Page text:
During the Padres' 5-2 loss to the Marlins on Tuesday night, Jay recorded a pair of two-baggers, increasing his season total to 22, which ties him with Pittsburgh's Gregory Polanco for the National League lead. He also showed off some serious range, robbing Marcell Ozuna and Chris Johnson of extra bases with a pair of fantastic catches in center field.
On the Ozuna catch, specifically, Jay ranged far to his right and made a sliding grab on the warning track, without breaking stride in left-center. It was a highlight-reel play you'd expect from a Petco Park lifer -- even though Jay has only played his home games here for 2 1/2 months.
"It's big," Jay said of San Diego's center field dimensions. "I enjoy that. There's a lot of ground to cover, but I think it's a good challenge."
No one had a better view of Jay's grab against Ozuna than left fielder Melvin Upton Jr. He praised Jay for his cerebral approach to the position.
"He's a very smart outfielder, man," Upton said. "He does his research, he's in tune with what our pitchers are doing, he's in tune with the hitters, and it's been very enjoyable playing next to him."
Offensively, Jay has been one of San Diego's two or three biggest contributors this season. Among qualified Padres, he leads the team in both batting average (.286), on-base percentage (.331) and, of course, doubles.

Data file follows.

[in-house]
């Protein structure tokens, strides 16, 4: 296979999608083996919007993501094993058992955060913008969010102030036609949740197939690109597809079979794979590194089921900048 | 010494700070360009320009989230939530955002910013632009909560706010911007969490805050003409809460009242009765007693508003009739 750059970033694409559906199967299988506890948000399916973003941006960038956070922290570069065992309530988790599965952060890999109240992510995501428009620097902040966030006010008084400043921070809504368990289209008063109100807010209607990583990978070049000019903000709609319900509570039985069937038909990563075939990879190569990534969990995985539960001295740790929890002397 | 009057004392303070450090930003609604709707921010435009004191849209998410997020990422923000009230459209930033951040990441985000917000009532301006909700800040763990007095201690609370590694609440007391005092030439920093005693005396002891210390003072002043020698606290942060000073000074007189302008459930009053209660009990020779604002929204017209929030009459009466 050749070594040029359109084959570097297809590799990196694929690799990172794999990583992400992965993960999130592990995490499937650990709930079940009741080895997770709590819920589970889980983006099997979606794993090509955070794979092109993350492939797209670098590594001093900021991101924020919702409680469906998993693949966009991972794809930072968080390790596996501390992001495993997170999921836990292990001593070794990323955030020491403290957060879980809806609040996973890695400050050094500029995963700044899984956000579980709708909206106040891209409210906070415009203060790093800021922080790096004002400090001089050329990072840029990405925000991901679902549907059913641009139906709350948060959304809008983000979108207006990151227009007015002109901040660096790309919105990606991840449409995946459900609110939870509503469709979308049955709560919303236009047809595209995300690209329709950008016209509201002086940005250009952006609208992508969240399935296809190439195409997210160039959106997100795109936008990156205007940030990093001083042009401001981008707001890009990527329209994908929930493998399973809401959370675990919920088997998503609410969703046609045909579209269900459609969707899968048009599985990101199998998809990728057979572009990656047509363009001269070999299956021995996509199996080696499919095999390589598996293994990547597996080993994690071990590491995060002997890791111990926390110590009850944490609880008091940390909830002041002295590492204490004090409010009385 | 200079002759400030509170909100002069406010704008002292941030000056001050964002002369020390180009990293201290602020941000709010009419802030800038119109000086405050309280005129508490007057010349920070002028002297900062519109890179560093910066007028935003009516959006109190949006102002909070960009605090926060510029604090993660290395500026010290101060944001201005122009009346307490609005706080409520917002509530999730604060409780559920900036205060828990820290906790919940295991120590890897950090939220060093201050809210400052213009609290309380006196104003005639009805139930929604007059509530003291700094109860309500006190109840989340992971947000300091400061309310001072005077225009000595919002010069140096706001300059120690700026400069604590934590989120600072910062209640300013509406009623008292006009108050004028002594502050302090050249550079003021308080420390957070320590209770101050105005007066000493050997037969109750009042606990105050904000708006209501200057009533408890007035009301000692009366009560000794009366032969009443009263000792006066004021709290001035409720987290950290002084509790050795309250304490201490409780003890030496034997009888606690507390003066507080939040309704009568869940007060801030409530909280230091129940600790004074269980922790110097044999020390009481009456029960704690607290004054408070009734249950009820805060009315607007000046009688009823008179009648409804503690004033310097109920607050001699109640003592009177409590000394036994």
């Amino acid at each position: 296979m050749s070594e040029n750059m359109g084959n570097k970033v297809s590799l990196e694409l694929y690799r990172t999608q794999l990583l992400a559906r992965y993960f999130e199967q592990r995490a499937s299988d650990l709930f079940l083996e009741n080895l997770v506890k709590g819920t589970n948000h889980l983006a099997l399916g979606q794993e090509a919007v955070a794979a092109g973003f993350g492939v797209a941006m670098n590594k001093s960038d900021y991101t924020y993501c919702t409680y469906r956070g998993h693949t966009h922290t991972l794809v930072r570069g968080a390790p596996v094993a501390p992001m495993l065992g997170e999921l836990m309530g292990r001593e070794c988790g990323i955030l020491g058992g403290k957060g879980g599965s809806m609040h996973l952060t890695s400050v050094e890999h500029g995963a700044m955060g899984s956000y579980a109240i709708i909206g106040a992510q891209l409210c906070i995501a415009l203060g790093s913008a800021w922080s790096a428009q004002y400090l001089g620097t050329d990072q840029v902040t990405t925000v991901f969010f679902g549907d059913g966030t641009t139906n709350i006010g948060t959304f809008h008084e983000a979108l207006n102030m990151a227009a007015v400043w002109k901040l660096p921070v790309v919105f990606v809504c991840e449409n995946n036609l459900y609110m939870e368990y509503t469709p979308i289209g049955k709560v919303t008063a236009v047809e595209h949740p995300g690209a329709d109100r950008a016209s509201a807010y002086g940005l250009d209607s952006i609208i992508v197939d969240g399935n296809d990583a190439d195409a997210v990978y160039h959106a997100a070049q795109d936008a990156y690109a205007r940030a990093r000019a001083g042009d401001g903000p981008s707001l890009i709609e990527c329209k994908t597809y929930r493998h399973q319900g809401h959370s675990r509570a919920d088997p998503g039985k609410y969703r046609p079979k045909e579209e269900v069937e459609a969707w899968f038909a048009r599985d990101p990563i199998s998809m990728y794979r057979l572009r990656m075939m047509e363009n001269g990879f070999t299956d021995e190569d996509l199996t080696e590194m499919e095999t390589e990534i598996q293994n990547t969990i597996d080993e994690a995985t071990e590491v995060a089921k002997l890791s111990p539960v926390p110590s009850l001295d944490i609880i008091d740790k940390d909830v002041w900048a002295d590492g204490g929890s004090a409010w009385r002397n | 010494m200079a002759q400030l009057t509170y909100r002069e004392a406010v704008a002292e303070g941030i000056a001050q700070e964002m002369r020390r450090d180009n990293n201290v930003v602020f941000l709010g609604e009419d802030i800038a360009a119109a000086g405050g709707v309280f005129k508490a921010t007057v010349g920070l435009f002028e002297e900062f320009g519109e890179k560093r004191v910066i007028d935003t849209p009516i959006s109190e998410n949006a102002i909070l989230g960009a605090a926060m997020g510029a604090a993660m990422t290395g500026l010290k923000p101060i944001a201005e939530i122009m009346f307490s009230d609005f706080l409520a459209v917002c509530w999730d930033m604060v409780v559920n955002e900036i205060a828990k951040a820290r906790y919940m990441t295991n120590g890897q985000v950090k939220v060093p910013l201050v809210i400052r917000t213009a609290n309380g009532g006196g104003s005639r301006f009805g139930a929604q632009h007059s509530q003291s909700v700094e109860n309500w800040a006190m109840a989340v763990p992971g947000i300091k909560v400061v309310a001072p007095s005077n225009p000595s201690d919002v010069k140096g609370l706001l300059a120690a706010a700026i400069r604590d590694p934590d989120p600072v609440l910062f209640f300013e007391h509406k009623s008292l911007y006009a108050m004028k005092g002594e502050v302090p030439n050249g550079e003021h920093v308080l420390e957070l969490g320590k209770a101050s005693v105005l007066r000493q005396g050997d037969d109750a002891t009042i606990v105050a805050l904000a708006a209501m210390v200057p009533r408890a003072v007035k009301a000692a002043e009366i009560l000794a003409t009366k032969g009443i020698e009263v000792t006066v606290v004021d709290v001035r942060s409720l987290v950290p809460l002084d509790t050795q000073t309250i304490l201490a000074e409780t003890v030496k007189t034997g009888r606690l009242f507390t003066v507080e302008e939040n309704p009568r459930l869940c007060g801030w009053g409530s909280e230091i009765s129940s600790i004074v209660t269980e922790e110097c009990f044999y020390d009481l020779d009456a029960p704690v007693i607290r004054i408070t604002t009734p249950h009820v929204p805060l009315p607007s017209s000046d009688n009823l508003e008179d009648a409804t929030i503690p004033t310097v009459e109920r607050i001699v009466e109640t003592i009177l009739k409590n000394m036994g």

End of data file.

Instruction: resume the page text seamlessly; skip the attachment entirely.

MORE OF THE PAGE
As for the two-baggers, Jay says they typically come in bunches when he's locked in.
"I'm a gap-to-gap hitter," Jay said. "And doubles are always good."
This month, Jay is batting .328/.340/.463 -- and he's hitting the ball with authority. His average exit velocity of 90 mph in June trails only Wil Myers, among Padres hitters.
Obviously, manager Andy Green has no qualms with penciling a red-hot bat like that into the top spot of his lineup every day. (Jay has batted leadoff in all 59 of his starts.)
But he's been even more impressed watching Jay's plate approach when he isn't raking. Jay has managed to keep himself out of any prolonged slumps this year, and has been easily the Padres' most consistent offensive performer.
"He finds a way," Green said. "And he's found a way this year very consistently. He's had good at-bats for us all the time. If he's had a few bad ones, he's able to flush them pretty quick, come back the next day. It doesn't carry over, in that sense. [He's] incredibly professional."
AJ Cassavell is a reporter for MLB.com. Follow him on Twitter @ajcassavell. This story was not subject to the approval of Major League Baseball or its clubs.